Added on 09/10/2013
Anglican and Oriental Orthodox Church leaders who met at the historic Hampton Court over the weekend shared not only prayer, worship and fellowship, but also their fears about the future of Christianity in the Middle East.
Leading clergy and theologians from both Christian traditions met for the first Anglican–Oriental Orthodox International Commission in 12 years. They were there to engage in theological dialogue about important questions which have kept eastern and western Churches separate for centuries, while at the same time to forge deeper bonds of faith and mutual support.
The dialogue’s central topic was the Holy Spirit, but Christian persecution in countries across the Middle East was inevitably a key issue.
Speaking at Saturday evening’s joint vespers hosted by the Orthodox Church of St Augustine in Surrey, General Bishop of the Coptic Orthodox Church in the United Kingdom Bishop Angaelos said, “We gather to remember our brethren in Egypt, Syria, and throughout the Middle East, where many continue to suffer persecution for their faith. Some suffer even to the extent of losing their lives, yet their faithful witness in the Middle East is a blessing to the whole Church, and to the whole world.”
Church of England Bishop of Gibraltar in Europe Geoffrey Rowell added, ‘We have reflected on our common faith in Christ, and how we speak of Him and live in Him by the life–giving work of God’s Holy Spirit. We have done that in the deep awareness of the suffering of fellow Christians in Syria, in Egypt, and in many other places. The God whom we worship and adore is the One who comes down to the lowest part of our need.”
Archbishop Aphrem Karim of the Syrian Orthodox Church said, “A Latin American bishop told me, ‘If a Church is not a suffering Church it is not a real Church’ … But Christians are also people of hope, and suffering in this world will not separate us from Christ.
“What’s happening in Syria and the Middle East is the cost we have to pay for our faith. But the whole people of the Middle East, Christians and Muslims, are suffering at the hands of groups that believe they act on behalf of God. We pray for these perpetrators that they may be touched by God’s love, that they may change and see God’s face in every human being around them.”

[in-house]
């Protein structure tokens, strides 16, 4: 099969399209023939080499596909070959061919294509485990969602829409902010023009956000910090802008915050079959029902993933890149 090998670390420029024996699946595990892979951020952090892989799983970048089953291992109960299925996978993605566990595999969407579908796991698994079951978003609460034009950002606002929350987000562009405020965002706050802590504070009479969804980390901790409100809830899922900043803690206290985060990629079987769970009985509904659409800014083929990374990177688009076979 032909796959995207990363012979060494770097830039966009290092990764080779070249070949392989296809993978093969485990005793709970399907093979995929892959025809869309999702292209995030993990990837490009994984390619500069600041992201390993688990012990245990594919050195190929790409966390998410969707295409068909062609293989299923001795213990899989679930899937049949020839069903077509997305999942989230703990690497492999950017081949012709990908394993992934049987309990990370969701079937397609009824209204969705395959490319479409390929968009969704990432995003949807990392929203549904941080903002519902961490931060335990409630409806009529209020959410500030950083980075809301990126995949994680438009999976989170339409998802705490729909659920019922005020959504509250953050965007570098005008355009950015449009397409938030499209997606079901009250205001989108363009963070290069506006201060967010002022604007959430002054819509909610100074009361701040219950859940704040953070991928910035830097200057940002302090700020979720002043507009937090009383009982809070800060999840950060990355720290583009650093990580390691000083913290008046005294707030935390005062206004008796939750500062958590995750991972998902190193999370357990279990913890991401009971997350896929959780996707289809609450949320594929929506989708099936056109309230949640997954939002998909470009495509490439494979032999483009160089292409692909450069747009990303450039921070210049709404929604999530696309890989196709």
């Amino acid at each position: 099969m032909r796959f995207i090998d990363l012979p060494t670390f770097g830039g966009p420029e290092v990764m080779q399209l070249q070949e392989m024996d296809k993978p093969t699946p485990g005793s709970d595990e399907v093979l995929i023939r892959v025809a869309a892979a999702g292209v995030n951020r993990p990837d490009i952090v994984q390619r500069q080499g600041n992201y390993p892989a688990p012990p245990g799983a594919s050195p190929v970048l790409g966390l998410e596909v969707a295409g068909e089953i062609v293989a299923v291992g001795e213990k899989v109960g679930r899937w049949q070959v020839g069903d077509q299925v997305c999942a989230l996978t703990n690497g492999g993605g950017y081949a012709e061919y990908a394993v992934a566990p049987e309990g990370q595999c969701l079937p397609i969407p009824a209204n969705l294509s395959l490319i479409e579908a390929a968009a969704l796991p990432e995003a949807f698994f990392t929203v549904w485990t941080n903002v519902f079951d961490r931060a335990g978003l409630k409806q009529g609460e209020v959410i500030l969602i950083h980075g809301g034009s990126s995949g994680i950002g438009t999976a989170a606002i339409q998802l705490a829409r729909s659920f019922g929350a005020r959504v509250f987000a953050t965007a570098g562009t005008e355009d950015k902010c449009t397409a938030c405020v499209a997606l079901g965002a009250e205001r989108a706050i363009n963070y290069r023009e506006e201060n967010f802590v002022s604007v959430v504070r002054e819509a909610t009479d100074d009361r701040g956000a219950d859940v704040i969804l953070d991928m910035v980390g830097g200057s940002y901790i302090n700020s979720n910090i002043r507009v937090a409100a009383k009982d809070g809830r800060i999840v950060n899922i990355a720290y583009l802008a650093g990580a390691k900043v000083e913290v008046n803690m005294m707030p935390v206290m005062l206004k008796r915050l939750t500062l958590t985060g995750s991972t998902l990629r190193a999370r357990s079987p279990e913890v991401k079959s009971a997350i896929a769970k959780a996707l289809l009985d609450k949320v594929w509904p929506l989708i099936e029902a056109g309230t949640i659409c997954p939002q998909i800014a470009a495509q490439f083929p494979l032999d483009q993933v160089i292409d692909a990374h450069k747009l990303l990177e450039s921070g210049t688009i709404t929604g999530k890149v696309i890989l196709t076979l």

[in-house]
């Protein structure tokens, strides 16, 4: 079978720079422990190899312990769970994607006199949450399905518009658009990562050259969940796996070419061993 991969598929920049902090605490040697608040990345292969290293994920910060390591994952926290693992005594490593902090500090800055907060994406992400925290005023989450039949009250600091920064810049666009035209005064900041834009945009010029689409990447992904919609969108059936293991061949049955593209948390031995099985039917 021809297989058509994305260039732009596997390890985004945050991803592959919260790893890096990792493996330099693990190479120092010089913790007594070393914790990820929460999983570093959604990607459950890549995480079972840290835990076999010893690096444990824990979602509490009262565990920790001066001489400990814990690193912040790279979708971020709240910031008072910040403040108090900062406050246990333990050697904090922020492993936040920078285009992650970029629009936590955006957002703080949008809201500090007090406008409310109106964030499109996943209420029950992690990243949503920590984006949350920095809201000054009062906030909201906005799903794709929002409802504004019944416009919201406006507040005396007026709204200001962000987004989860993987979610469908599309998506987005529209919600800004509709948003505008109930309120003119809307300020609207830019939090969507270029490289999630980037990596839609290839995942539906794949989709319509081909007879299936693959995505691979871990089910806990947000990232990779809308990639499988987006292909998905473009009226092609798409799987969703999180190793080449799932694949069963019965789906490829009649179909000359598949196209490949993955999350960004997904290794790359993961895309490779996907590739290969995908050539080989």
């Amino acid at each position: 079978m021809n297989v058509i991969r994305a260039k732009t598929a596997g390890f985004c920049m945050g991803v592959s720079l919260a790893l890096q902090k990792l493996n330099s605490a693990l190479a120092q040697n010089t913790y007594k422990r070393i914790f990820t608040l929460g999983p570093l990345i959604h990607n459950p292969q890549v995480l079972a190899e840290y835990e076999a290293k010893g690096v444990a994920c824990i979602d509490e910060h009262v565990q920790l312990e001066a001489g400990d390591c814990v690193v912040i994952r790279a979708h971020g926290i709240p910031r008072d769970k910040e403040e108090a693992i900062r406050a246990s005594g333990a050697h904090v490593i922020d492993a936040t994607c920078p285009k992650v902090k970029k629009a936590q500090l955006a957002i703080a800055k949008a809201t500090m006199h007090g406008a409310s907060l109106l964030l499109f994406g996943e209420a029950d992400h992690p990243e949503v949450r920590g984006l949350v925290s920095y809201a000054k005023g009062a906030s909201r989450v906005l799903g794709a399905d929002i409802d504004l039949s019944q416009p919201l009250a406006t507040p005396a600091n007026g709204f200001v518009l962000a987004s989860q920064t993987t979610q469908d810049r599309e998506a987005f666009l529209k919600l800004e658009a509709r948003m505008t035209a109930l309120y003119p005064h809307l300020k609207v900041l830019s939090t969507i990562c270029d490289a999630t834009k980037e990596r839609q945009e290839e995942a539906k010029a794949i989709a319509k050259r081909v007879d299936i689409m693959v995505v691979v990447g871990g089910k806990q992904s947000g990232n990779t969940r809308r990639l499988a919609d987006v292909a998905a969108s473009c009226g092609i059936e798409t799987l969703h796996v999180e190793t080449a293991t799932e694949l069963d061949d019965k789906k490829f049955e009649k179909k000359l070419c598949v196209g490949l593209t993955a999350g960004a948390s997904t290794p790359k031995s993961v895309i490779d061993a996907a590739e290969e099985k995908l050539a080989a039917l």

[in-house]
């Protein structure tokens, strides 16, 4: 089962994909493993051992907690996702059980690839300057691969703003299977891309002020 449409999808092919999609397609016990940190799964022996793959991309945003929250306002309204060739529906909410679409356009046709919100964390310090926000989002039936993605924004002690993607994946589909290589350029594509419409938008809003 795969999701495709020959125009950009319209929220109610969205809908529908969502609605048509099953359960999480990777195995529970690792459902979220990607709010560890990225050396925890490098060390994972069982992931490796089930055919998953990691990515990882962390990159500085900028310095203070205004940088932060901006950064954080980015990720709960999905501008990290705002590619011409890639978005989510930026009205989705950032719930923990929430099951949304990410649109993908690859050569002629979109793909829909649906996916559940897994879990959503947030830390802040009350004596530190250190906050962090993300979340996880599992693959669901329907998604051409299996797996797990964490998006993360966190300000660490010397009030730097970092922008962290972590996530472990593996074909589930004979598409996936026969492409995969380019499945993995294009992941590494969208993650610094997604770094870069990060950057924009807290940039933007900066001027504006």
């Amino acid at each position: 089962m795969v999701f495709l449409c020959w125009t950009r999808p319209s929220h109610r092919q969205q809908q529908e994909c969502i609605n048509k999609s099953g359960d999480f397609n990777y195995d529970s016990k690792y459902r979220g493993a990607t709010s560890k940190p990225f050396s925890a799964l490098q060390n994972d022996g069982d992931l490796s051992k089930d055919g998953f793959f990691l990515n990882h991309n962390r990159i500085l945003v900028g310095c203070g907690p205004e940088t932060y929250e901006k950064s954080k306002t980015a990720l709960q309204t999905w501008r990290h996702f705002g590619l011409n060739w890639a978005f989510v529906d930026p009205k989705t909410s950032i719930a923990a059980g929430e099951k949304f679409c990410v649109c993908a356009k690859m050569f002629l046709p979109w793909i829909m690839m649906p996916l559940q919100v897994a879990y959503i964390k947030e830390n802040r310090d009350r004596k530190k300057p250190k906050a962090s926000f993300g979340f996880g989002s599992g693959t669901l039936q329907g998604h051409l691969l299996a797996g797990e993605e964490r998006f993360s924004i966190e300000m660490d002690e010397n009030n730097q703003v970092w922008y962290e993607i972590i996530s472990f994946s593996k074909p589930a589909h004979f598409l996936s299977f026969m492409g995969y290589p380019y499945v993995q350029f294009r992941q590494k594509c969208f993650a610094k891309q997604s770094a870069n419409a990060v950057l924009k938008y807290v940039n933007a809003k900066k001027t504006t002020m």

He expressed concern at the falling numbers of Christians in the Middle East; “Iraq is another country where Christians are reduced. Out of a million and a half, less than half a million remain. In Egypt, on one day some 80 churches were attacked and people were killed. We know about Turkey where Christians [totalled] 40 to 50 per cent of the population less than 100 years ago. There are [now] perhaps half of one per cent.”
Bishop Angaelos added, “There are many who are suffering for their faith. They suffer persecution. Some suffer even to the extent of losing their lives. Yet their faithful witness in the Middle East is a blessing to the whole Church, and to the whole world. The birthplace of Christianity is still a place in which Christians are witnessing every day and sometimes at great cost.”
In the midst of such sadness and concern there was also joy and hope that believers from different traditions had so much to share with one another.
The Rt Revd Christopher Hill, the Church of England Bishop of Guildford said, “When Christians welcome each other it is a mutual welcome because God in Christ welcomes us.
“In my chapel, by the door, there is a place of water, to remind that me that I am a baptised Christian. Over that place there is a Coptic Orthodox icon… In God in Christ we are mutually welcomed by God the lover of humankind.”
Bishop Angaelos echoed these ecumenical sentiments, “We are blessed to have brothers and sisters in Christ who are also sharing in our vision. There are differences, but the things we have in common are far greater, and far more important. …We are faithful to the one flock, one Shepherd.”
On Sunday 6 October, the Commission members welcomed Archbishop of Canterbury the Most Revd Justin Welby to the Chapel Royal, Hampton Court, for its Feast of Dedication. Archbishop Welby said there was “an urgency and an importance” to the Commission’s meeting not least because of the need for its members to seek “God’s powerful hand” to deliver their brothers and sisters from persecution.
The Anglican–Oriental Orthodox International Commission has held its second meeting 3–7 October 2013 at St Columba’s House, Woking, England. Our Churches rejoice at the resumption of this important dialogue after ten years.
We greatly appreciate the hospitality offered by the Anglican Communion, the Church of England, and the Diocese of Guildford.